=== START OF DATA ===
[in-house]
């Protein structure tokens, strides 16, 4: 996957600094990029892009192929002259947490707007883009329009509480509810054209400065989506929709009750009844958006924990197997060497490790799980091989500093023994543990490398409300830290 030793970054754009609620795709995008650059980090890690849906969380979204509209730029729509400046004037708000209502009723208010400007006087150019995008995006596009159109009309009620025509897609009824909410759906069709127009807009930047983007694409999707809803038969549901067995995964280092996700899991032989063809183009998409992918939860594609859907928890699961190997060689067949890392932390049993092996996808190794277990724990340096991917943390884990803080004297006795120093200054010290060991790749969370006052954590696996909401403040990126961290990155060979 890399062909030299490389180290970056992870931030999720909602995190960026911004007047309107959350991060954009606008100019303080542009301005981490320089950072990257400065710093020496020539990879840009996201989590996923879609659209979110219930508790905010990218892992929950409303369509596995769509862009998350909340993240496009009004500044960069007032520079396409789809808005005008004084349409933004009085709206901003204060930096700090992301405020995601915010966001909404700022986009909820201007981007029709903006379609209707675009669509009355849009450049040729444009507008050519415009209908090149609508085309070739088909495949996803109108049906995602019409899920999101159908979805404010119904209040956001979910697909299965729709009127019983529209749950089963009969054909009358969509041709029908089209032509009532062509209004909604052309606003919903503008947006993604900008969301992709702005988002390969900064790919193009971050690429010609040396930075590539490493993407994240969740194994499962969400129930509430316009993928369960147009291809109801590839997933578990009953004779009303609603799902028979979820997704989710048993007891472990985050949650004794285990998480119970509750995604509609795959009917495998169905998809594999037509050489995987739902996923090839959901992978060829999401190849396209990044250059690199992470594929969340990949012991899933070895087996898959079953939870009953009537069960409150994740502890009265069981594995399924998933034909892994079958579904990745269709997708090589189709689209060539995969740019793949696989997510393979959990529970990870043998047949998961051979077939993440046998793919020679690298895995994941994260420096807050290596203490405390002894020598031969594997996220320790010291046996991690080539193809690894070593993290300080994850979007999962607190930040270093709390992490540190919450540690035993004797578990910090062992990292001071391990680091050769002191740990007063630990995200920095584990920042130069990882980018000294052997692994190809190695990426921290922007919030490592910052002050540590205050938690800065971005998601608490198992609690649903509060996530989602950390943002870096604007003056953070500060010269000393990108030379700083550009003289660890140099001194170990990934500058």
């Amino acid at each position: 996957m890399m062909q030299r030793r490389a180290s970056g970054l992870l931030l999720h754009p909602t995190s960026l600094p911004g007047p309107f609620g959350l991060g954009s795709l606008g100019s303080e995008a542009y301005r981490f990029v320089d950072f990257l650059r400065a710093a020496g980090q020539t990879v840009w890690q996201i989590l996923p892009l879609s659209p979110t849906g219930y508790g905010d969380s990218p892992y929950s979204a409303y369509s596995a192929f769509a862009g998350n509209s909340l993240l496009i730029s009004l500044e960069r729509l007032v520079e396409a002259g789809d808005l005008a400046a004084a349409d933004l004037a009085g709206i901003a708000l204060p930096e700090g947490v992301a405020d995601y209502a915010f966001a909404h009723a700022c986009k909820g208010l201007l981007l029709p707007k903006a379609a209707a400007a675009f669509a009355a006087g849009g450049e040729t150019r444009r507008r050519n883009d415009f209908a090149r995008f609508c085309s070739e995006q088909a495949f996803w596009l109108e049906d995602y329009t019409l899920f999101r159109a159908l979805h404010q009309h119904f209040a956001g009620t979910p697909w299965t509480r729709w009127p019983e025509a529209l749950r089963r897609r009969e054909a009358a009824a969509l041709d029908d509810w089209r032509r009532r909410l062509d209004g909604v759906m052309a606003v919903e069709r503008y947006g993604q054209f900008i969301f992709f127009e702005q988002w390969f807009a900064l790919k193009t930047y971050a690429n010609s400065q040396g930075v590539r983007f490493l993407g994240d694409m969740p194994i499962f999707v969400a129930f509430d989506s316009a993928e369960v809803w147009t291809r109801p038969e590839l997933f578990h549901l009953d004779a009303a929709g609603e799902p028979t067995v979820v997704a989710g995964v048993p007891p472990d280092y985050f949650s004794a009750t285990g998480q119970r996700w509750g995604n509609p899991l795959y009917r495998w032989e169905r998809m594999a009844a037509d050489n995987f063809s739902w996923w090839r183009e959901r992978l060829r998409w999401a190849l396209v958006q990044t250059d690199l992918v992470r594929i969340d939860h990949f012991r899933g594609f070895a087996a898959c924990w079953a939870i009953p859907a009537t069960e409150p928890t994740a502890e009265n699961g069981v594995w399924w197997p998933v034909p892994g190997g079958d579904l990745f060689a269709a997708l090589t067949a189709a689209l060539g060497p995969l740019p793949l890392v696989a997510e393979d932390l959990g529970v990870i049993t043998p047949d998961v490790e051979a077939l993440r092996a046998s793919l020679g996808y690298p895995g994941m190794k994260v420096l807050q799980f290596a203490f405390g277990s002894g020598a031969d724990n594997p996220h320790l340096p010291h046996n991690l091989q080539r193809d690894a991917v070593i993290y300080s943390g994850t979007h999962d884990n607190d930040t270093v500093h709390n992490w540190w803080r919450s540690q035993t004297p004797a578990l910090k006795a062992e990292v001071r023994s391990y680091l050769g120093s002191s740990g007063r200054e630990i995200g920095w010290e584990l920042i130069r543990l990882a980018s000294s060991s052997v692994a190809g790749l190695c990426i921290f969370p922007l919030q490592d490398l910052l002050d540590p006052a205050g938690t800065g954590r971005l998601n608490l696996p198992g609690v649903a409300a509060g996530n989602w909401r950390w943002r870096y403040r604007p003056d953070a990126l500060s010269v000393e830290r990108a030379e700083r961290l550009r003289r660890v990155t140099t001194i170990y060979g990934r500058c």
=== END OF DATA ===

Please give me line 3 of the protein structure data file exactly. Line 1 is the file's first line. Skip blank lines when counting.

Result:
């Amino acid at each position: 996957m890399m062909q030299r030793r490389a180290s970056g970054l992870l931030l999720h754009p909602t995190s960026l600094p911004g007047p309107f609620g959350l991060g954009s795709l606008g100019s303080e995008a542009y301005r981490f990029v320089d950072f990257l650059r400065a710093a020496g980090q020539t990879v840009w890690q996201i989590l996923p892009l879609s659209p979110t849906g219930y508790g905010d969380s990218p892992y929950s979204a409303y369509s596995a192929f769509a862009g998350n509209s909340l993240l496009i730029s009004l500044e960069r729509l007032v520079e396409a002259g789809d808005l005008a400046a004084a349409d933004l004037a009085g709206i901003a708000l204060p930096e700090g947490v992301a405020d995601y209502a915010f966001a909404h009723a700022c986009k909820g208010l201007l981007l029709p707007k903006a379609a209707a400007a675009f669509a009355a006087g849009g450049e040729t150019r444009r507008r050519n883009d415009f209908a090149r995008f609508c085309s070739e995006q088909a495949f996803w596009l109108e049906d995602y329009t019409l899920f999101r159109a159908l979805h404010q009309h119904f209040a956001g009620t979910p697909w299965t509480r729709w009127p019983e025509a529209l749950r089963r897609r009969e054909a009358a009824a969509l041709d029908d509810w089209r032509r009532r909410l062509d209004g909604v759906m052309a606003v919903e069709r503008y947006g993604q054209f900008i969301f992709f127009e702005q988002w390969f807009a900064l790919k193009t930047y971050a690429n010609s400065q040396g930075v590539r983007f490493l993407g994240d694409m969740p194994i499962f999707v969400a129930f509430d989506s316009a993928e369960v809803w147009t291809r109801p038969e590839l997933f578990h549901l009953d004779a009303a929709g609603e799902p028979t067995v979820v997704a989710g995964v048993p007891p472990d280092y985050f949650s004794a009750t285990g998480q119970r996700w509750g995604n509609p899991l795959y009917r495998w032989e169905r998809m594999a009844a037509d050489n995987f063809s739902w996923w090839r183009e959901r992978l060829r998409w999401a190849l396209v958006q990044t250059d690199l992918v992470r594929i969340d939860h990949f012991r899933g594609f070895a087996a898959c924990w079953a939870i009953p859907a009537t069960e409150p928890t994740a502890e009265n699961g069981v594995w399924w197997p998933v034909p892994g190997g079958d579904l990745f060689a269709a997708l090589t067949a189709a689209l060539g060497p995969l740019p793949l890392v696989a997510e393979d932390l959990g529970v990870i049993t043998p047949d998961v490790e051979a077939l993440r092996a046998s793919l020679g996808y690298p895995g994941m190794k994260v420096l807050q799980f290596a203490f405390g277990s002894g020598a031969d724990n594997p996220h320790l340096p010291h046996n991690l091989q080539r193809d690894a991917v070593i993290y300080s943390g994850t979007h999962d884990n607190d930040t270093v500093h709390n992490w540190w803080r919450s540690q035993t004297p004797a578990l910090k006795a062992e990292v001071r023994s391990y680091l050769g120093s002191s740990g007063r200054e630990i995200g920095w010290e584990l920042i130069r543990l990882a980018s000294s060991s052997v692994a190809g790749l190695c990426i921290f969370p922007l919030q490592d490398l910052l002050d540590p006052a205050g938690t800065g954590r971005l998601n608490l696996p198992g609690v649903a409300a509060g996530n989602w909401r950390w943002r870096y403040r604007p003056d953070a990126l500060s010269v000393e830290r990108a030379e700083r961290l550009r003289r660890v990155t140099t001194i170990y060979g990934r500058c």